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Sales technology is everywhere. Apps are available for almost any task for an organisation these days. The sales tech landscape is right behind marketing as a fast growing industry. Vast amounts of money is invested [and wasted] in apps, solutions and platforms, and they often fail to deliver the expected results for buyers. Why is this?

There are two possible reasons why sales technology procurement’s fail to deliver the expected value. Before I go on though, disclosure. I have a SaaS business and we sell sales applications. I have witnessed companies using apps as a huge enabler for sales consistency, discipline and insight.

Why is it that some fail whilst others succeed? What is it that the successful companies do differently?

 

Reason #1 for failure – Unethical Selling

The behaviour of some AE’s in the SaaS industry is tarnishing the perception of buyers for the rest. This is not everyone. If you are one of the sellers who does this right – well done you!

Technology is positioned by some [unethical] sales people as a silver bullet to fix ALL of a prospect’s issues. Poor discovery means that neither the seller or buyer truly understand the root cause of problems. Marketing messages big-up the app’s proposition and stretch the bounds of reality. Maybe it is conceivable that every app that tracks email usage isn’t really a ‘Customer Experience’ solution.

Buyers play a role in the failure of the procurement process too. They demand a demo from a vendor, rather than investing time to diagnose their issues together. Maybe they don’t trust the vendor to be objective? I guess I understand that if a vendor has only one answer – the “I have one of these, do you want one?” selling approach. That said, the buyer should force themselves to consider their needs fully. 

This buying issue is further encouraged by the commercial model for SaaS. These solutions are easy to download and are therefore perceived as no or low risk. Whilst there are some consequences associated with failure, some time and a small cost for a few months service, these are not enough to stop poor implementation. As a result, I find that companies who merely ‘have a go’  will often fail to find the answers they seek.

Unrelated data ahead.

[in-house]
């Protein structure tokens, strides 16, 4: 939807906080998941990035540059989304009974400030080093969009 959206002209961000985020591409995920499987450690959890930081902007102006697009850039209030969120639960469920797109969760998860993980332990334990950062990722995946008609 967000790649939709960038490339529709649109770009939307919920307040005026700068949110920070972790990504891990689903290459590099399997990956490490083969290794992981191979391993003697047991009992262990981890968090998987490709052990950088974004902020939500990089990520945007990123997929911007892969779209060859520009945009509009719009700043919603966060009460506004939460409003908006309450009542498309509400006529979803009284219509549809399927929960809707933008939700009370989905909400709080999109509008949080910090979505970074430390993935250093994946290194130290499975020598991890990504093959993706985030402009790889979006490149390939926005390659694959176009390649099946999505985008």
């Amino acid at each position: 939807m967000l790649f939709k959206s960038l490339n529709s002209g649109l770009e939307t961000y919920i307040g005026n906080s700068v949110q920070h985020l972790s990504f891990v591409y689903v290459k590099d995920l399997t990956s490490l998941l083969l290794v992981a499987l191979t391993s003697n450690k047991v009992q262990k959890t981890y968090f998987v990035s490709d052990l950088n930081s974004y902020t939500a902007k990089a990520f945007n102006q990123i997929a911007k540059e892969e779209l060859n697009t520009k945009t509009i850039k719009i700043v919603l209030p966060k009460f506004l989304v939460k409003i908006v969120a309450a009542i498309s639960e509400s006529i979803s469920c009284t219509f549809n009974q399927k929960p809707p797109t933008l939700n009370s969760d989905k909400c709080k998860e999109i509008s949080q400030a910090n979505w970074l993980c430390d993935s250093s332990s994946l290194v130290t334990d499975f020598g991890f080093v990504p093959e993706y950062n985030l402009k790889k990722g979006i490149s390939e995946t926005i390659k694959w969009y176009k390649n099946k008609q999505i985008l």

I have to say that writing this blog has been a cathartic process for me, taking time to reflect on how Outside In can offer more value to prospective customers by engaging with them differently. Going forward I have some changes planned but more on those another time.

 

Reason #2 for failure – Poor implementation

Truth time:  technology ALONE does not often improve performance.

Companies maybe claim that “the app didn’t work” or “users didn’t like it and/or use it”. But, often they need to look closer to home and accept that to realise value from a tech investment, they need to change.

After all, a tool is just a tool. If you want to impact performance you must embed a tool into the user’s behaviour and operational process.

A tool is just a tool. If you want to impact performance you must embed a tool into the user's behaviour and operational process. Click To Tweet

Any company who just downloads and installs an app, expecting it to transform results, and then throws it over the wall to users without changing anything in their business will often be disappointed. Our apps are on the Salesforce AppExchange and this is an amazing distribution platform. The majority of people who benefit from solutions such as ours need to make other changes to their approach to selling, sales management, L&D and commercial operations. It’s rare that customers are successful when downloading and try to run without any conversation.